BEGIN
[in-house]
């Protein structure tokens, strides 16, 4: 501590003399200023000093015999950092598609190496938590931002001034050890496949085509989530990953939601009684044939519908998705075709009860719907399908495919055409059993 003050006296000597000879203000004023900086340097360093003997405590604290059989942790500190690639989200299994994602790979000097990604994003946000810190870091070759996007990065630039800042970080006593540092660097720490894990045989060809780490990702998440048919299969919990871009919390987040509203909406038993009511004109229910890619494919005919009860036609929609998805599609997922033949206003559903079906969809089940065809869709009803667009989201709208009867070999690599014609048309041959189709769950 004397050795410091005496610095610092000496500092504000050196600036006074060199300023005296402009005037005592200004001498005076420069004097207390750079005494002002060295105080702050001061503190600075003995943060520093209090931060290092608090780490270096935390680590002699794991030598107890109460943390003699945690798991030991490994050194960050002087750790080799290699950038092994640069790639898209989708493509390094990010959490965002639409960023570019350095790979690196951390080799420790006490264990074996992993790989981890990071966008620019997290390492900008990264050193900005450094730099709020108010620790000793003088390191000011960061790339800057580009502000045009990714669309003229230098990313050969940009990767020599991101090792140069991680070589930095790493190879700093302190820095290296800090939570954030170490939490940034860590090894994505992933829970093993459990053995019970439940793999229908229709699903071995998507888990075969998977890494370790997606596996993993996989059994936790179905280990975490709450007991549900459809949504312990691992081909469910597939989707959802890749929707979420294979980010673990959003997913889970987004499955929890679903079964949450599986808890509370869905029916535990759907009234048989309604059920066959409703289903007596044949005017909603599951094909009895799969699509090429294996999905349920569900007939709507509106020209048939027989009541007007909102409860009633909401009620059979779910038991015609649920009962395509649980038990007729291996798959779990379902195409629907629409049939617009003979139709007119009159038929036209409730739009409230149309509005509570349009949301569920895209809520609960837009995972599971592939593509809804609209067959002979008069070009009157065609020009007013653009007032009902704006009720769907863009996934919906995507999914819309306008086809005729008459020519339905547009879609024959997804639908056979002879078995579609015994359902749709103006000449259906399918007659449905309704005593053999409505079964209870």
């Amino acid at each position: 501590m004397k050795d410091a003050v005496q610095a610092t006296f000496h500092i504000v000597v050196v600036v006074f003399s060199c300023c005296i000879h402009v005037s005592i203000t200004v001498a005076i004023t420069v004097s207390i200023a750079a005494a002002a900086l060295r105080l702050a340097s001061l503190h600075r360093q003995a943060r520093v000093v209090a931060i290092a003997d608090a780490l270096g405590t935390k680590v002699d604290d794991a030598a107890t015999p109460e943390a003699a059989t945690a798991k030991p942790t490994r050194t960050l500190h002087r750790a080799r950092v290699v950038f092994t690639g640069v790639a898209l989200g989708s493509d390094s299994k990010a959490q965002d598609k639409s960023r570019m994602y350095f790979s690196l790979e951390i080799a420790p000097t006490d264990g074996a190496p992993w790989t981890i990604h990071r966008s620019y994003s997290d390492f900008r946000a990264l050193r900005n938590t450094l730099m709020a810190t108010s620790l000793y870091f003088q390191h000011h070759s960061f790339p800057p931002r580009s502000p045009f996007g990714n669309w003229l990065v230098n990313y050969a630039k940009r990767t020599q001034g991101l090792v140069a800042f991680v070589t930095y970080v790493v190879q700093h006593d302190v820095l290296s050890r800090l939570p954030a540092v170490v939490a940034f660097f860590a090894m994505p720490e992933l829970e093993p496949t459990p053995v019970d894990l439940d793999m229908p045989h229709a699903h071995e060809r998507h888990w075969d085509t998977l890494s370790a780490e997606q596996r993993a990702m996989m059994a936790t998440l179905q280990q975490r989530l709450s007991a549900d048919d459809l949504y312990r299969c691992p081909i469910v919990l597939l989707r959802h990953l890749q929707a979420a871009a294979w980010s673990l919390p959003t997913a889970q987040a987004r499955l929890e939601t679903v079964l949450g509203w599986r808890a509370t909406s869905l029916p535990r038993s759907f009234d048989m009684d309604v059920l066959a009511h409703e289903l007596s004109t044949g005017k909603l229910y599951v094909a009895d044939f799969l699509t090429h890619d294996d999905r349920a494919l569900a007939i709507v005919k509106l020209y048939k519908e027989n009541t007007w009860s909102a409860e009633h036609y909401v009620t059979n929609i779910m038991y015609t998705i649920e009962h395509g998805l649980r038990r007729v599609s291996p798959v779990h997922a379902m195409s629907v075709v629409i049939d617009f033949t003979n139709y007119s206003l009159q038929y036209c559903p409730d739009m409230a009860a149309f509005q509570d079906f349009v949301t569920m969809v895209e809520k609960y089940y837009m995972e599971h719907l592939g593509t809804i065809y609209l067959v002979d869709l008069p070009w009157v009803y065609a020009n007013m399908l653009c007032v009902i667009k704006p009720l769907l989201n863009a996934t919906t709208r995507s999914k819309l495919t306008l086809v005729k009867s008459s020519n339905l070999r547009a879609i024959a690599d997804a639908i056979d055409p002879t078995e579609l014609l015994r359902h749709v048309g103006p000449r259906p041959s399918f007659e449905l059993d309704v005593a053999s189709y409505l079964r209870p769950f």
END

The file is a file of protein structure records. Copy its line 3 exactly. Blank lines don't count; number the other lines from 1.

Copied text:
């Amino acid at each position: 501590m004397k050795d410091a003050v005496q610095a610092t006296f000496h500092i504000v000597v050196v600036v006074f003399s060199c300023c005296i000879h402009v005037s005592i203000t200004v001498a005076i004023t420069v004097s207390i200023a750079a005494a002002a900086l060295r105080l702050a340097s001061l503190h600075r360093q003995a943060r520093v000093v209090a931060i290092a003997d608090a780490l270096g405590t935390k680590v002699d604290d794991a030598a107890t015999p109460e943390a003699a059989t945690a798991k030991p942790t490994r050194t960050l500190h002087r750790a080799r950092v290699v950038f092994t690639g640069v790639a898209l989200g989708s493509d390094s299994k990010a959490q965002d598609k639409s960023r570019m994602y350095f790979s690196l790979e951390i080799a420790p000097t006490d264990g074996a190496p992993w790989t981890i990604h990071r966008s620019y994003s997290d390492f900008r946000a990264l050193r900005n938590t450094l730099m709020a810190t108010s620790l000793y870091f003088q390191h000011h070759s960061f790339p800057p931002r580009s502000p045009f996007g990714n669309w003229l990065v230098n990313y050969a630039k940009r990767t020599q001034g991101l090792v140069a800042f991680v070589t930095y970080v790493v190879q700093h006593d302190v820095l290296s050890r800090l939570p954030a540092v170490v939490a940034f660097f860590a090894m994505p720490e992933l829970e093993p496949t459990p053995v019970d894990l439940d793999m229908p045989h229709a699903h071995e060809r998507h888990w075969d085509t998977l890494s370790a780490e997606q596996r993993a990702m996989m059994a936790t998440l179905q280990q975490r989530l709450s007991a549900d048919d459809l949504y312990r299969c691992p081909i469910v919990l597939l989707r959802h990953l890749q929707a979420a871009a294979w980010s673990l919390p959003t997913a889970q987040a987004r499955l929890e939601t679903v079964l949450g509203w599986r808890a509370t909406s869905l029916p535990r038993s759907f009234d048989m009684d309604v059920l066959a009511h409703e289903l007596s004109t044949g005017k909603l229910y599951v094909a009895d044939f799969l699509t090429h890619d294996d999905r349920a494919l569900a007939i709507v005919k509106l020209y048939k519908e027989n009541t007007w009860s909102a409860e009633h036609y909401v009620t059979n929609i779910m038991y015609t998705i649920e009962h395509g998805l649980r038990r007729v599609s291996p798959v779990h997922a379902m195409s629907v075709v629409i049939d617009f033949t003979n139709y007119s206003l009159q038929y036209c559903p409730d739009m409230a009860a149309f509005q509570d079906f349009v949301t569920m969809v895209e809520k609960y089940y837009m995972e599971h719907l592939g593509t809804i065809y609209l067959v002979d869709l008069p070009w009157v009803y065609a020009n007013m399908l653009c007032v009902i667009k704006p009720l769907l989201n863009a996934t919906t709208r995507s999914k819309l495919t306008l086809v005729k009867s008459s020519n339905l070999r547009a879609i024959a690599d997804a639908i056979d055409p002879t078995e579609l014609l015994r359902h749709v048309g103006p000449r259906p041959s399918f007659e449905l059993d309704v005593a053999s189709y409505l079964r209870p769950f």